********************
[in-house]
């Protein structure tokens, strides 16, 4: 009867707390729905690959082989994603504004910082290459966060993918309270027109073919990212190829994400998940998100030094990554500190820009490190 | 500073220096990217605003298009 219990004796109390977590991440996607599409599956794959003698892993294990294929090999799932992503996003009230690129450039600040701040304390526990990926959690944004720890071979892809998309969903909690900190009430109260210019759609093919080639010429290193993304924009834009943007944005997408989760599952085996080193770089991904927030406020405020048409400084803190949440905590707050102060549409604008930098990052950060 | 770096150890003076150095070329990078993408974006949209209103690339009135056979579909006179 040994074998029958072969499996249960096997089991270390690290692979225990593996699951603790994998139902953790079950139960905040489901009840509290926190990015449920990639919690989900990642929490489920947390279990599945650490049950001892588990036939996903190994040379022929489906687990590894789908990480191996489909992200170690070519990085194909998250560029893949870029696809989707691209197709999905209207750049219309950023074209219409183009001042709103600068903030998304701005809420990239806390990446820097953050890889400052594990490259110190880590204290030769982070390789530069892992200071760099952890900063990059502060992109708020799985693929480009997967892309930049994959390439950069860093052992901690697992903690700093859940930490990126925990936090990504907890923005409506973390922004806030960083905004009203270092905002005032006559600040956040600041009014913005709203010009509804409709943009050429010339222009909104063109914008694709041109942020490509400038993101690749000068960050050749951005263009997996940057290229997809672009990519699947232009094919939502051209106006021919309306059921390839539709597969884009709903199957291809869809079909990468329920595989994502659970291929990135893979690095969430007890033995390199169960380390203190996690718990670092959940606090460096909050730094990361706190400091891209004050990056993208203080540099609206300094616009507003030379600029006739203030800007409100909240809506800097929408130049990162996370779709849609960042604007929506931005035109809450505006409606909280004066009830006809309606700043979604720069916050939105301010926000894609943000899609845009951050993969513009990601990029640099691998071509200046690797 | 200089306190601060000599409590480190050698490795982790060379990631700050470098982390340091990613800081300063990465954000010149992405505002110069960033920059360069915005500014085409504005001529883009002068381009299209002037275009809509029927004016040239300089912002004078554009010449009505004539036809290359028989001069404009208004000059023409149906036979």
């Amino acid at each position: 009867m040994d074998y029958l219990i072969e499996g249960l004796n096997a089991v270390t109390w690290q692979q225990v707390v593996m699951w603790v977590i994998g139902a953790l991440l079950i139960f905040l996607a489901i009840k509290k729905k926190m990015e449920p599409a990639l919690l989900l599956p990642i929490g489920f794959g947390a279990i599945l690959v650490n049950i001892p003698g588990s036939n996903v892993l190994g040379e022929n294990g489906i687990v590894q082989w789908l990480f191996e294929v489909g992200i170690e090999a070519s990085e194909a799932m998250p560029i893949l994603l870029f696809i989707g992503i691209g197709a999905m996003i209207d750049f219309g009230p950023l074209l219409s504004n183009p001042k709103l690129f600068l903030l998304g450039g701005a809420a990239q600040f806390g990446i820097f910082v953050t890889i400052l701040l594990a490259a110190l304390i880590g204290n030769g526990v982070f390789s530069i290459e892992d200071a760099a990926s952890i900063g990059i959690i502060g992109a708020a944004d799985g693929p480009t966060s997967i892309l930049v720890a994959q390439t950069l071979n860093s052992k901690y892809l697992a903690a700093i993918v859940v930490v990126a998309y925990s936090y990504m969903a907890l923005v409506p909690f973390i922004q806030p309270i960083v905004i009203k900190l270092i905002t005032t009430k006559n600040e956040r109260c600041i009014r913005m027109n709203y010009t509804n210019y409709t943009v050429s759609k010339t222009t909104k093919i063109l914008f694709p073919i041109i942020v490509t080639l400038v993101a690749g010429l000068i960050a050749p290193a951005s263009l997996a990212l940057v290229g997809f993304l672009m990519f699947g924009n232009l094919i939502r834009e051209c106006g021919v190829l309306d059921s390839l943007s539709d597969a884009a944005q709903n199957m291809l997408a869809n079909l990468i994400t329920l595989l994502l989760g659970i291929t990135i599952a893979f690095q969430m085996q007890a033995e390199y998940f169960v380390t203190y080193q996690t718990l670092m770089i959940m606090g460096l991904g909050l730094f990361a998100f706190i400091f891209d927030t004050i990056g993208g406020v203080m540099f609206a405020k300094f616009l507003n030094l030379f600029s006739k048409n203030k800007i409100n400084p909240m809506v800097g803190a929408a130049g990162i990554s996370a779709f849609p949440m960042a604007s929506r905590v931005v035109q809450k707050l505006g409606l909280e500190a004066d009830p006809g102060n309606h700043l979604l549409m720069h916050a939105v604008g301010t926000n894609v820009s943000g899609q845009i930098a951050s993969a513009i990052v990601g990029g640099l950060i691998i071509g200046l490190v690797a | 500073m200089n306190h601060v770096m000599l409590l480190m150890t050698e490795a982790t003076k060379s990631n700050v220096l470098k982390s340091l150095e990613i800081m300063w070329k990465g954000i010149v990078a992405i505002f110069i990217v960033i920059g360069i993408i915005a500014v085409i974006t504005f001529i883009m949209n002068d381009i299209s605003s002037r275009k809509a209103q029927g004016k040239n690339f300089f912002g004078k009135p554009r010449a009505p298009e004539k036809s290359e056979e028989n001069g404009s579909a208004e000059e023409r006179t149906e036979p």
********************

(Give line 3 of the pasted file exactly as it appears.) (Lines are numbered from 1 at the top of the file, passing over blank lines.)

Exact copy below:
């Amino acid at each position: 009867m040994d074998y029958l219990i072969e499996g249960l004796n096997a089991v270390t109390w690290q692979q225990v707390v593996m699951w603790v977590i994998g139902a953790l991440l079950i139960f905040l996607a489901i009840k509290k729905k926190m990015e449920p599409a990639l919690l989900l599956p990642i929490g489920f794959g947390a279990i599945l690959v650490n049950i001892p003698g588990s036939n996903v892993l190994g040379e022929n294990g489906i687990v590894q082989w789908l990480f191996e294929v489909g992200i170690e090999a070519s990085e194909a799932m998250p560029i893949l994603l870029f696809i989707g992503i691209g197709a999905m996003i209207d750049f219309g009230p950023l074209l219409s504004n183009p001042k709103l690129f600068l903030l998304g450039g701005a809420a990239q600040f806390g990446i820097f910082v953050t890889i400052l701040l594990a490259a110190l304390i880590g204290n030769g526990v982070f390789s530069i290459e892992d200071a760099a990926s952890i900063g990059i959690i502060g992109a708020a944004d799985g693929p480009t966060s997967i892309l930049v720890a994959q390439t950069l071979n860093s052992k901690y892809l697992a903690a700093i993918v859940v930490v990126a998309y925990s936090y990504m969903a907890l923005v409506p909690f973390i922004q806030p309270i960083v905004i009203k900190l270092i905002t005032t009430k006559n600040e956040r109260c600041i009014r913005m027109n709203y010009t509804n210019y409709t943009v050429s759609k010339t222009t909104k093919i063109l914008f694709p073919i041109i942020v490509t080639l400038v993101a690749g010429l000068i960050a050749p290193a951005s263009l997996a990212l940057v290229g997809f993304l672009m990519f699947g924009n232009l094919i939502r834009e051209c106006g021919v190829l309306d059921s390839l943007s539709d597969a884009a944005q709903n199957m291809l997408a869809n079909l990468i994400t329920l595989l994502l989760g659970i291929t990135i599952a893979f690095q969430m085996q007890a033995e390199y998940f169960v380390t203190y080193q996690t718990l670092m770089i959940m606090g460096l991904g909050l730094f990361a998100f706190i400091f891209d927030t004050i990056g993208g406020v203080m540099f609206a405020k300094f616009l507003n030094l030379f600029s006739k048409n203030k800007i409100n400084p909240m809506v800097g803190a929408a130049g990162i990554s996370a779709f849609p949440m960042a604007s929506r905590v931005v035109q809450k707050l505006g409606l909280e500190a004066d009830p006809g102060n309606h700043l979604l549409m720069h916050a939105v604008g301010t926000n894609v820009s943000g899609q845009i930098a951050s993969a513009i990052v990601g990029g640099l950060i691998i071509g200046l490190v690797a | 500073m200089n306190h601060v770096m000599l409590l480190m150890t050698e490795a982790t003076k060379s990631n700050v220096l470098k982390s340091l150095e990613i800081m300063w070329k990465g954000i010149v990078a992405i505002f110069i990217v960033i920059g360069i993408i915005a500014v085409i974006t504005f001529i883009m949209n002068d381009i299209s605003s002037r275009k809509a209103q029927g004016k040239n690339f300089f912002g004078k009135p554009r010449a009505p298009e004539k036809s290359e056979e028989n001069g404009s579909a208004e000059e023409r006179t149906e036979p």